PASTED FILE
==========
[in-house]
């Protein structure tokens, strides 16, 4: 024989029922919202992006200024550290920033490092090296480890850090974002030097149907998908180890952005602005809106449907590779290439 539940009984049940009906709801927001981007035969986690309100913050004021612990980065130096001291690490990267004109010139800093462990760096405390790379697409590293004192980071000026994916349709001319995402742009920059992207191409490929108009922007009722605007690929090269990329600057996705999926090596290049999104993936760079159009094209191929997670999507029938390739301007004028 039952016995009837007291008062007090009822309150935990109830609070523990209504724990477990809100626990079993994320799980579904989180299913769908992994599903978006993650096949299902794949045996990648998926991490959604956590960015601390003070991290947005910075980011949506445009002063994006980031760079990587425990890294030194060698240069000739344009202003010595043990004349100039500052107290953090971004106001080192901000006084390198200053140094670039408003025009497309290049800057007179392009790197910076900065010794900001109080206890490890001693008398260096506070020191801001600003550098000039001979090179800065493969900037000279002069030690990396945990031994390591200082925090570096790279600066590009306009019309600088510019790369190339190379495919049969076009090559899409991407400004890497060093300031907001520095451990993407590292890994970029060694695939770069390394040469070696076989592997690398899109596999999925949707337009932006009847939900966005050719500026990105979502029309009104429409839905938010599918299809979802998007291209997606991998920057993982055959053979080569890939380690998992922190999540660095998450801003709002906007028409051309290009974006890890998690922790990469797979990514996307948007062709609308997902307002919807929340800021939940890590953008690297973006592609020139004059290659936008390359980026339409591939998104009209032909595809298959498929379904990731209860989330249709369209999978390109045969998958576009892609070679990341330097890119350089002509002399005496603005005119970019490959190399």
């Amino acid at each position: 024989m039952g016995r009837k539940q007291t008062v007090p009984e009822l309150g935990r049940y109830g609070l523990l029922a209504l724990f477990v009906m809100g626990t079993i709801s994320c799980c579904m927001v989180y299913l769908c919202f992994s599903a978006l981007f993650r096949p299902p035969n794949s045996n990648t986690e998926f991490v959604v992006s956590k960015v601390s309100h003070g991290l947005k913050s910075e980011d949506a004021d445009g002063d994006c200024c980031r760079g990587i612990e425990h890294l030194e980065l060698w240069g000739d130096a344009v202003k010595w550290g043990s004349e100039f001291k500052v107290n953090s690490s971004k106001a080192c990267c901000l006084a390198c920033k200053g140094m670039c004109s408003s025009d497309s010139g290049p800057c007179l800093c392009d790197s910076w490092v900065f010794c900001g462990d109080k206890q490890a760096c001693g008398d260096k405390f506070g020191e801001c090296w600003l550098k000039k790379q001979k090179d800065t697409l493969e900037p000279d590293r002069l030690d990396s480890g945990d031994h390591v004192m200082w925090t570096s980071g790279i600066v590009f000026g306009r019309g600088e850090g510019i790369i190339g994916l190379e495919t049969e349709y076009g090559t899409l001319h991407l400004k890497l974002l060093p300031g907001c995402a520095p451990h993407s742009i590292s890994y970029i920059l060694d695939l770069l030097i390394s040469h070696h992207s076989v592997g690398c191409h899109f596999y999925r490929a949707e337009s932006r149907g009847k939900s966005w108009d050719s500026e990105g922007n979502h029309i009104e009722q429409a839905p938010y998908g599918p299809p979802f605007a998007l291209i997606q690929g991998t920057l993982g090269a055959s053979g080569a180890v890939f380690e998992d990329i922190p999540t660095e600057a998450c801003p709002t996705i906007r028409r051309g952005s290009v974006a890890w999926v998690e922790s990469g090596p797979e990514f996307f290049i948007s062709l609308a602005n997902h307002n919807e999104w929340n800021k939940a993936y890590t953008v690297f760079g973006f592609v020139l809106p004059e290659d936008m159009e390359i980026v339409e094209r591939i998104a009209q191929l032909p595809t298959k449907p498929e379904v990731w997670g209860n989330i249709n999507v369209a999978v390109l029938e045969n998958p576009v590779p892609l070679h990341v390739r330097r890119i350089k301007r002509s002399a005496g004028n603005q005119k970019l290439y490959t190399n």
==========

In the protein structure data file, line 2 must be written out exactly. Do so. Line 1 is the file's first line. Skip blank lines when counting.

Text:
């Protein structure tokens, strides 16, 4: 024989029922919202992006200024550290920033490092090296480890850090974002030097149907998908180890952005602005809106449907590779290439 539940009984049940009906709801927001981007035969986690309100913050004021612990980065130096001291690490990267004109010139800093462990760096405390790379697409590293004192980071000026994916349709001319995402742009920059992207191409490929108009922007009722605007690929090269990329600057996705999926090596290049999104993936760079159009094209191929997670999507029938390739301007004028 039952016995009837007291008062007090009822309150935990109830609070523990209504724990477990809100626990079993994320799980579904989180299913769908992994599903978006993650096949299902794949045996990648998926991490959604956590960015601390003070991290947005910075980011949506445009002063994006980031760079990587425990890294030194060698240069000739344009202003010595043990004349100039500052107290953090971004106001080192901000006084390198200053140094670039408003025009497309290049800057007179392009790197910076900065010794900001109080206890490890001693008398260096506070020191801001600003550098000039001979090179800065493969900037000279002069030690990396945990031994390591200082925090570096790279600066590009306009019309600088510019790369190339190379495919049969076009090559899409991407400004890497060093300031907001520095451990993407590292890994970029060694695939770069390394040469070696076989592997690398899109596999999925949707337009932006009847939900966005050719500026990105979502029309009104429409839905938010599918299809979802998007291209997606991998920057993982055959053979080569890939380690998992922190999540660095998450801003709002906007028409051309290009974006890890998690922790990469797979990514996307948007062709609308997902307002919807929340800021939940890590953008690297973006592609020139004059290659936008390359980026339409591939998104009209032909595809298959498929379904990731209860989330249709369209999978390109045969998958576009892609070679990341330097890119350089002509002399005496603005005119970019490959190399």